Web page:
Will Patriot Pass be the GOP’s answer to ActBlue?

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As Democratic small donor giving has risen in recent years, ActBlue became a national player in political fundraising. ActBlue, a nonprofit
which offers online fundraising tools for Democratic and liberal campaigns and organizations, has been a massive success and is used by many Democratic campaigns. The company doesn’t fundraise for any candidate, but acts as a conduit for donations and provides software to campaigns for them to fundraise.

In response to the Democratic dominance of small donors that ActBlue provides, Republicans revealed on Jan. 21 that they will be launching a similar platform called Patriot Pass. This software would create a central tool for small donors to contribute to Republican candidates of their choice.

Gerrit Lansing, former top digital strategist for the National Republican Campaign Committee and cofounder of the fundraising platform Revv, helped plan Patriot Pass.

The idea developed during the 2018 midterm election, during which Democratic campaigns, mostly through the ActBlue software, collected almost $374.9 million from small individual donors compared to the Republicans who only received around $114.9 million. Small individual donors accounted for 23 percent of the total raised for Democrats and 10 percent for Republicans in 2018.

“We thought, ‘How do we put something together to combat that problem,’” Lansing said.

He explained that Patriot Pass was formed from the four biggest companies that raised the most in the past election cycle.

“It’s a carrot operation,” Lansing said. “We want to create a set of incentives … the best tech, the best features,” to attract campaigns and donors to use it.

Since ActBlue has been around for nearly 15 years, it gave the Republicans forming Patriot Pass a successful model to follow, Lansing explained.

“Time affords us the ability to study them … We copied a lot of stuff they do,” he said.

However, while it’s similar, Lansing said that he believes Patriot Pass is a “better model” and offers “better functionality.” Their model is better he said because the program’s incorporation of Data Trust which holds RNC voter data. The functionality of Patriot Pass is better than ActBlue’s, Lansing said, because of the use of Stripe, an online payment processing system, which he notes is used by ApplePay.  

He recognized that ActBlue has a significant head start in terms of the connections to campaign and organizations and the amount of money it processes.

“It’s going to take a long time to catch up to them,” he said. “Time is going to be needed.”

But, Lansing cited small donor excitement on the Republican side and that Patriot Pass will “multiply that energy.”

“[There is] tons of energy, tons of desire, tons of donors,” he said.

Patriot Pass will be rolled out in phases and Lansing said that the Republican committees will start using the program in February and that candidates and campaigns will have access by the 2020 election season. The program has received the backing of top Republicans and Trump aides.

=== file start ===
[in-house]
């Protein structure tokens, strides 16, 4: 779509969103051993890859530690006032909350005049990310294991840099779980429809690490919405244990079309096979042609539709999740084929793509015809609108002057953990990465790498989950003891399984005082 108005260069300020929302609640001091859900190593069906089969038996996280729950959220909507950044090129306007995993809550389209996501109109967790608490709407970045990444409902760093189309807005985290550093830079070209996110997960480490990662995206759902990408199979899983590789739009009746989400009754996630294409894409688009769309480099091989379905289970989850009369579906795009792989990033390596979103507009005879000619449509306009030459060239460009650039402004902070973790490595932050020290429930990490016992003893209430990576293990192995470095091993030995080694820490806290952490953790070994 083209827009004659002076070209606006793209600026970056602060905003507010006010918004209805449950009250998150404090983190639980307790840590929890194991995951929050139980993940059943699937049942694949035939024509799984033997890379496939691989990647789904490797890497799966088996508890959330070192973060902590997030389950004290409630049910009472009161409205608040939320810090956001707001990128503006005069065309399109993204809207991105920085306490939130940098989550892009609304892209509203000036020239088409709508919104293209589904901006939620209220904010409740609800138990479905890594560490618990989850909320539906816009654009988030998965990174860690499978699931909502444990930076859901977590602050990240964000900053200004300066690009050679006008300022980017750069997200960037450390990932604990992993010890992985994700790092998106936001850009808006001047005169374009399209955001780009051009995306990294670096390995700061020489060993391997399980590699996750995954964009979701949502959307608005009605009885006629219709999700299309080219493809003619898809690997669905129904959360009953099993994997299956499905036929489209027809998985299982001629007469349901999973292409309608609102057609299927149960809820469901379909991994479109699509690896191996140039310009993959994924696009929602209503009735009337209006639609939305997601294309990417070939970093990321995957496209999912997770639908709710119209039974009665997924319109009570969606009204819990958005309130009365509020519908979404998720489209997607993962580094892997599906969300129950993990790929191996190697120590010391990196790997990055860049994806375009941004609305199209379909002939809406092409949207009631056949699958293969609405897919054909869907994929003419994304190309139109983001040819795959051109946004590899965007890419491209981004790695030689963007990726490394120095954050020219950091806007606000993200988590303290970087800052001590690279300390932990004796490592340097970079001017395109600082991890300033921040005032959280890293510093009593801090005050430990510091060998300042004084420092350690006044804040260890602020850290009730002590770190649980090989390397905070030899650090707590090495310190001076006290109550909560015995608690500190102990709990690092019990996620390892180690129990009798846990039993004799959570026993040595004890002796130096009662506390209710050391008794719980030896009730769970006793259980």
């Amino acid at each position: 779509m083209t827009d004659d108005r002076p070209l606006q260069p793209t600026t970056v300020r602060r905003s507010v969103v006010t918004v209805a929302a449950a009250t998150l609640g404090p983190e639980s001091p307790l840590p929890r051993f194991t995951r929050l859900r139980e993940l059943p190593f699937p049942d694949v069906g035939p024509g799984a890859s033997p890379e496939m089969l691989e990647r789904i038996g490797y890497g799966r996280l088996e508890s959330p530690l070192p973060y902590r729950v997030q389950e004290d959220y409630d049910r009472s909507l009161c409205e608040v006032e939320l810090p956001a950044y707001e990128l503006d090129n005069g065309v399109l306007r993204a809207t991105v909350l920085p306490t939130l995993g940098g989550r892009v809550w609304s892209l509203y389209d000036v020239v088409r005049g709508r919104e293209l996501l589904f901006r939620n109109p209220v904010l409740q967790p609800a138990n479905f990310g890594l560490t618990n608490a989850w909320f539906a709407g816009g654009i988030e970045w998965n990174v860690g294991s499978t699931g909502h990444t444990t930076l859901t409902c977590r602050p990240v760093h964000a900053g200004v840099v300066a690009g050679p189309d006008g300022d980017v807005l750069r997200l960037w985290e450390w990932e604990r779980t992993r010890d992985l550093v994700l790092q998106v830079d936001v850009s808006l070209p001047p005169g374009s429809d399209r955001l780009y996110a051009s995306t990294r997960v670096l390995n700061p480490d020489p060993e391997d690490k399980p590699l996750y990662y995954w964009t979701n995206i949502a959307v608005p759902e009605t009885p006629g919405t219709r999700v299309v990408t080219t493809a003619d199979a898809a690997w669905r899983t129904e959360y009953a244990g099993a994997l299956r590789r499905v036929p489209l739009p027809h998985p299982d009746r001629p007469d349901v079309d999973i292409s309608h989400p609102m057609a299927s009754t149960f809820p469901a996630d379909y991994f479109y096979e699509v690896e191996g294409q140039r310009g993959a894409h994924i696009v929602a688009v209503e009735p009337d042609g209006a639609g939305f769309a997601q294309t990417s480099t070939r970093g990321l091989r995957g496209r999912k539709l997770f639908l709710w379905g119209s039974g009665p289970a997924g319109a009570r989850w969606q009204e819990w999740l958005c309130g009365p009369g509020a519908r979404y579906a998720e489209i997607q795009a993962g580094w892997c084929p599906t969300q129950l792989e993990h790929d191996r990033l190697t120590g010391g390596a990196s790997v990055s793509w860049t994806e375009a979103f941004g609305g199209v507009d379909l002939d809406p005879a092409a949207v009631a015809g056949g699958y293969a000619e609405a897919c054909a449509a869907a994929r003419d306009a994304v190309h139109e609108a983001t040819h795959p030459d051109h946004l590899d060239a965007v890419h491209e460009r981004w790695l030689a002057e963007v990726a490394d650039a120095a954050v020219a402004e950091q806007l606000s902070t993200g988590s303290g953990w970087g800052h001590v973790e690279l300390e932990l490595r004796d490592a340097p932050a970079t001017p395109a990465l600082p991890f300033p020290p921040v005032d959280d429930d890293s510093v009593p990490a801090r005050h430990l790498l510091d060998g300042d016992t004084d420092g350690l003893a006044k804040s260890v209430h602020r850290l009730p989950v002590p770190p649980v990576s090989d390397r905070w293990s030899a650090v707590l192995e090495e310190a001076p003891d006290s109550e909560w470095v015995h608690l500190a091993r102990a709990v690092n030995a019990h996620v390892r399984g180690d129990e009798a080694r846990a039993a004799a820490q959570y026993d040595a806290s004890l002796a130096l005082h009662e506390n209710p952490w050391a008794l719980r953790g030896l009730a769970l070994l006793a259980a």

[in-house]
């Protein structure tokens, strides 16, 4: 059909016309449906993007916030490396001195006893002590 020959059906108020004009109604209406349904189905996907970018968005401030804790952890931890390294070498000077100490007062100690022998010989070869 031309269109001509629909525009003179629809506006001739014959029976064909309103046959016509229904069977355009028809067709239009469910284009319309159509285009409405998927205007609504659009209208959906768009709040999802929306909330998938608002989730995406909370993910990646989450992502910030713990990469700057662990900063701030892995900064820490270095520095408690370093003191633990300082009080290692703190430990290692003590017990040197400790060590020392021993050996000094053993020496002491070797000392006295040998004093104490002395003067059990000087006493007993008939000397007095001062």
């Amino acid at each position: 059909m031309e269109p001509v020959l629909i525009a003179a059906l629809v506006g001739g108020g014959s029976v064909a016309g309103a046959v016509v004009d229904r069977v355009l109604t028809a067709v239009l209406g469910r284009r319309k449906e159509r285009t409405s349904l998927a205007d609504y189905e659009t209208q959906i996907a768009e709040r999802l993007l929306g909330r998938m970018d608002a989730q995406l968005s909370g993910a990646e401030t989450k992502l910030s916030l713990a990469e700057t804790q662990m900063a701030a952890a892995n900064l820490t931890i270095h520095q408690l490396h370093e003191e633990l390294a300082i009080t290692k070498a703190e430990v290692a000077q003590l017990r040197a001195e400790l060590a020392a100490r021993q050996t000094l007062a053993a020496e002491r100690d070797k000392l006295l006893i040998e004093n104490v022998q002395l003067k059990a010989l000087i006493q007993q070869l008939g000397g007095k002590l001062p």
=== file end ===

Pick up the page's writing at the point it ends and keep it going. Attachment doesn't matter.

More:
Federal law only requires organizations disclose donors who give over $200, however ActBlue discloses every donation, even lose under $200, to the FEC. It is unclear as of this writing whether Patriot Pass will follow suit.

ActBlue has established itself as a tough organization to beat, especially after capturing attention as the platform used by Sen. Bernie Sanders (I-Vt.) in his 2016 Democratic primary campaign. Since its creation in 2004, the company claims it has processed more than $3.1 billion for Democrats and liberal causes, on state, local and federal levels.

In the 2018 election cycle, 1,484 federal candidates received $723 million from donors through ActBlue’s platform, according to data provided by ActBlue.  

ActBlue reported that they saw nearly 5 million unique donors, for both state and federal elections, use their platform in the 2018 cycle. The organization noted that the average donation size was $39.67. Also, a majority of individual donations to both Democratic House (54.9 percent) and Senate candidates (61.3 percent) in 2018 were made through ActBlue’s platform.

Some of the tightest races in the 2018 were fueled by small donor money, which primarily came through ActBlue, and exemplified Republican struggles in that area. In the Texas Senate race, for example, former Rep. Beto O’Rourke (D-Texas) brought in more than $36.8 million from donors giving less than $200. Sen. Ted Cruz (R-Texas), on the other hand, only received just over $14 million from small donors. Cruz won despite the gap in fundraising.

The Democratic small donor enthusiasm extended to the House races as well. For example, in knocking off incumbent former Rep. Kevin Yoder (R-Kan.), Rep. Sharice Davids (D-Kan.) collected almost $1.2 million in donations below $200. Yoder received just $64,442 in small individual donations. In New Jersey, Rep. Andy Kim (D) got more than $1.2 in small donor money on his way to beating incumbent Republican Tom MacArthur, who had only $54,791 in small individual donations.

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